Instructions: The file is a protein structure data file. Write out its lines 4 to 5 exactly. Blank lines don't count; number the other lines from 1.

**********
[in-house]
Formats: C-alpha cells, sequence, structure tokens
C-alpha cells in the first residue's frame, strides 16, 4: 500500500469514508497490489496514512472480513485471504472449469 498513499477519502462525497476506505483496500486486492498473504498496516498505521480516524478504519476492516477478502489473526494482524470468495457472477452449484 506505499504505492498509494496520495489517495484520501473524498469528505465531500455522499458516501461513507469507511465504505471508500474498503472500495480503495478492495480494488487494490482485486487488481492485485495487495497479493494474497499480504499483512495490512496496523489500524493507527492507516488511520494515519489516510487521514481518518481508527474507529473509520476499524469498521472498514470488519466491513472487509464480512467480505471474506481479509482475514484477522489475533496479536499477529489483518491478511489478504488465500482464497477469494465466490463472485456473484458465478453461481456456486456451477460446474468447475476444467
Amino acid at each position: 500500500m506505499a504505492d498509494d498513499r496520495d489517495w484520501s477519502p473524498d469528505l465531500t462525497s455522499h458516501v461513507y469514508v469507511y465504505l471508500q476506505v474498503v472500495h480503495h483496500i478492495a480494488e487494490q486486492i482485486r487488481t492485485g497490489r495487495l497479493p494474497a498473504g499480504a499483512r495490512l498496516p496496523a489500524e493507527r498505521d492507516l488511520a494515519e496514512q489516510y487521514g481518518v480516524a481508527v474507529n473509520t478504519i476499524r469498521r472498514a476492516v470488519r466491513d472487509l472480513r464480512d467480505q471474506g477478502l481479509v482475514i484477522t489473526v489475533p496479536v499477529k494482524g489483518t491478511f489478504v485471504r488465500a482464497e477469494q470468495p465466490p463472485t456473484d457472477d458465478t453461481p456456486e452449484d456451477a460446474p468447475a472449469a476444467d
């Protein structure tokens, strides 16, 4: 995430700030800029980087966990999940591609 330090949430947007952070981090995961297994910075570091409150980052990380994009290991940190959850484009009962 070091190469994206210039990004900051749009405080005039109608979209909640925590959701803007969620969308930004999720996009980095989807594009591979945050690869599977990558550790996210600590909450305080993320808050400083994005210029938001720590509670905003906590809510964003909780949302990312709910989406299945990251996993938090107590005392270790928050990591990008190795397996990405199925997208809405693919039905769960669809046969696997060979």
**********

Amino acid at each position: 500500500m506505499a504505492d498509494d498513499r496520495d489517495w484520501s477519502p473524498d469528505l465531500t462525497s455522499h458516501v461513507y469514508v469507511y465504505l471508500q476506505v474498503v472500495h480503495h483496500i478492495a480494488e487494490q486486492i482485486r487488481t492485485g497490489r495487495l497479493p494474497a498473504g499480504a499483512r495490512l498496516p496496523a489500524e493507527r498505521d492507516l488511520a494515519e496514512q489516510y487521514g481518518v480516524a481508527v474507529n473509520t478504519i476499524r469498521r472498514a476492516v470488519r466491513d472487509l472480513r464480512d467480505q471474506g477478502l481479509v482475514i484477522t489473526v489475533p496479536v499477529k494482524g489483518t491478511f489478504v485471504r488465500a482464497e477469494q470468495p465466490p463472485t456473484d457472477d458465478t453461481p456456486e452449484d456451477a460446474p468447475a472449469a476444467d
């Protein structure tokens, strides 16, 4: 995430700030800029980087966990999940591609 330090949430947007952070981090995961297994910075570091409150980052990380994009290991940190959850484009009962 070091190469994206210039990004900051749009405080005039109608979209909640925590959701803007969620969308930004999720996009980095989807594009591979945050690869599977990558550790996210600590909450305080993320808050400083994005210029938001720590509670905003906590809510964003909780949302990312709910989406299945990251996993938090107590005392270790928050990591990008190795397996990405199925997208809405693919039905769960669809046969696997060979």